We all know that our bodies change as we age, but did you know that you could help protect yourself from the effects of aging by changing your diet?
As we age, our nutritional needs change, and we need to consume more nutrients. If we don’t get the proper nutrition, our health can suffer. However, if we focus on our nutritional needs as we age, we could be stronger for much longer, and our gut, muscles, bones and brain could benefit.
If you’re eating the right stuff, why aren’t you feeling the benefits?
Chronic gastritis is a common problem among the aging population, and is caused by chronic inflammation that damages the cells that produce stomach acid. This means that you don’t have enough stomach acid to properly break down the nutrients you consume, so you aren’t able to use them. (1)
To combat this, it’s important to make sure you are providing your gut with what it needs to be structurally sound. Not only can conditions like these wreak havoc on your nutrition, but daily stress, oxidative damage and poor western diets can also wear down our gut wall, creating small openings that allow food to leak through, causing the body to produce an inflammatory response.
Not only does this create inflammation, but it means the nutrients that leak through are not being absorbed. This is called leaky gut syndrome, and it can contribute to many age-related nutrient deficiencies, specifically of B12, which is vital to brain function. Therefore, you need to take care of your gut health as you age in order to maintain your ability to absorb B12 from the foods you eat. (1)
Lactoferrin is a key player in maintaining the structure of the gut wall — unfortunately, it is not very prevalent in our modern diets. When we are young, we get lactoferrin from breast milk, but as we age our sources become limited. One way to increase our lactoferrin intake is to add an undenatured whey protein supplement to our diet, which is high in lactoferrin compared to other sources.
Calcium and Vitamin D — keeping old bones kicking
Calcium helps the body build and maintain healthy bones, while vitamin D helps the body absorb calcium. However, studies have shown that we absorb less vitamin D as we age, so consequently we are not able to absorb as much calcium. Because we're not absorbing enough calcium, our risk of fractures and bone loss increases. (2)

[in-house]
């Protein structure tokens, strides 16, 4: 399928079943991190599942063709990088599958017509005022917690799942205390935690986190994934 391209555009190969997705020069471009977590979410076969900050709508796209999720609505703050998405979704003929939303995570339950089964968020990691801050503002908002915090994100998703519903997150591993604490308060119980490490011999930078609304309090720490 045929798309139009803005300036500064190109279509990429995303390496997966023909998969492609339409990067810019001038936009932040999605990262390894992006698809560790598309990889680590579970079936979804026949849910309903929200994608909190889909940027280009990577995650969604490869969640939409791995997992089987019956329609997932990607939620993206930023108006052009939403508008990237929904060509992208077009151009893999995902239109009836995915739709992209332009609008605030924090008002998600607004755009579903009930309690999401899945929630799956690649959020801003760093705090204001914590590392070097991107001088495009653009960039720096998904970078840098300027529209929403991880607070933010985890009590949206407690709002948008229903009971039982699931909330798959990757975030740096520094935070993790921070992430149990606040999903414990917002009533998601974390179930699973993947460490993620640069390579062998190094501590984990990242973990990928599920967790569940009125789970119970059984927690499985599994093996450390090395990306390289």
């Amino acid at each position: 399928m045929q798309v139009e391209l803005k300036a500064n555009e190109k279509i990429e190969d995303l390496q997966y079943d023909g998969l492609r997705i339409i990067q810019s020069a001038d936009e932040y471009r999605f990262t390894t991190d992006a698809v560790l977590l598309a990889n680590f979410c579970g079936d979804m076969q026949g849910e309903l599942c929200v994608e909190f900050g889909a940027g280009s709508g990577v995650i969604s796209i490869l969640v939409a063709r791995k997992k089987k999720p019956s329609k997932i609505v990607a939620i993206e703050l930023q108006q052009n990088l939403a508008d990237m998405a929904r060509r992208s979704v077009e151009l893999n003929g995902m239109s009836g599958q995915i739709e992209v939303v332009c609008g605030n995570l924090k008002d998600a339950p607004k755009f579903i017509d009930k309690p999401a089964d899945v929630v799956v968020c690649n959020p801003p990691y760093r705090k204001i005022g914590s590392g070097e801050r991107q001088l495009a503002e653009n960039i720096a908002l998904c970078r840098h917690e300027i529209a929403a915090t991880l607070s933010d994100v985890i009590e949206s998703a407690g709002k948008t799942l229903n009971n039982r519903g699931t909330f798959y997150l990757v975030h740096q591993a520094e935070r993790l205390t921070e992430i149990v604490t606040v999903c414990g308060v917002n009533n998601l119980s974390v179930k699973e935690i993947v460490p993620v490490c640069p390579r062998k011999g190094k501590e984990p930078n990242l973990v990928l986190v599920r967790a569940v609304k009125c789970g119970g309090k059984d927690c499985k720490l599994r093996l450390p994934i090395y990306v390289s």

To combat these changes, you should consume a variety of foods the are high in calcium:
- Dairy (cheese, yogurt)
- Dark leafy greens
And vitamin D:
- Cod liver oil
- Canned tuna
Adding these foods to your diet also provides other necessary nutrients, as the aging population also tends to lack potassium, omega-3 fatty acids, magnesium and iron, which these foods are also rich in.
Protein — it’s still super important!
The average adult loses 3-8% of their muscle mass each decade after 30, which is a major cause of weakness, bone fractures and poor health among the elderly. This is called sarcopenia. However research has shown that adding more protein to your diet can help you maintain muscle and fight the effects of aging and sarcopenia. (3) (4) (5)
In fact, a 2008 study of men and women aged 70-79 found that those that ate more protein over the course of three years lost 40% less muscle mass than those who ate the least amount of protein. (6)
If you’re wondering how many more chicken breasts you need to eat, rest assured that there’s a simpler answer.
One method of making sure you’re getting enough protein as you age is to add a protein supplement. An undenatured whey protein supplement can provide benefits not only for your muscle and bone health, but also for your gut, brain, immune system, hair nails and skin. (7)
Undenatured whey is a complete protein, and an effective source of lactoferrin, selenium, vitamin E and calcium. It also provides the precursor amino acids, for the antioxidant glutathione: cystine, glutamate and glycine. Your body can naturally manufacture its own glutathione within your cells if you provide it with the correct building blocks.
Glutathione plays a key role in several cell processes, including:
- Energy production
- Fighting oxidative stress, neutralising harmful free radicals
- Antioxidation and immune support
Unfortunately, our levels of cellular glutathione are depleted as we age, meaning it becomes even more important to provide our bodies with the precursor amino acids. (8) (9)
What’s the takeaway?
As you age, your body develops greater requirements for certain nutrients. Often, this is because another part of your body is inhibiting you from absorbing enough of that nutrient from your food.
Here are a few steps you can take that can help this:
- Approach nutrient deficiencies from a “gut perspective”: are you simply not eating enough of that nutrient, or is there something happening in your gut causing you to not absorb it? Making sure you’re getting enough lactoferrin and other gut-supporting foods can make a significant change in your gut environment, especially in how effectively your body can utilise nutrients. Try adding a probiotic to support your natural gut bacteria.
- Eat a varied diet of whole, colourful foods: most of the nutrients you need as you age should come from a diet packed with whole, nutritious foods, including a wide variety of fruits, vegetables, legumes and fish.
- Add an undenatured whey supplement: whey protein is fantastic source of many of the nutrients you begin to lack as you age, including protein and calcium, as well as the nutrients we struggle to get from food, like lactoferrin and glutathione. It can help maintain gut, muscle, bone and brain health in a simple daily supplement.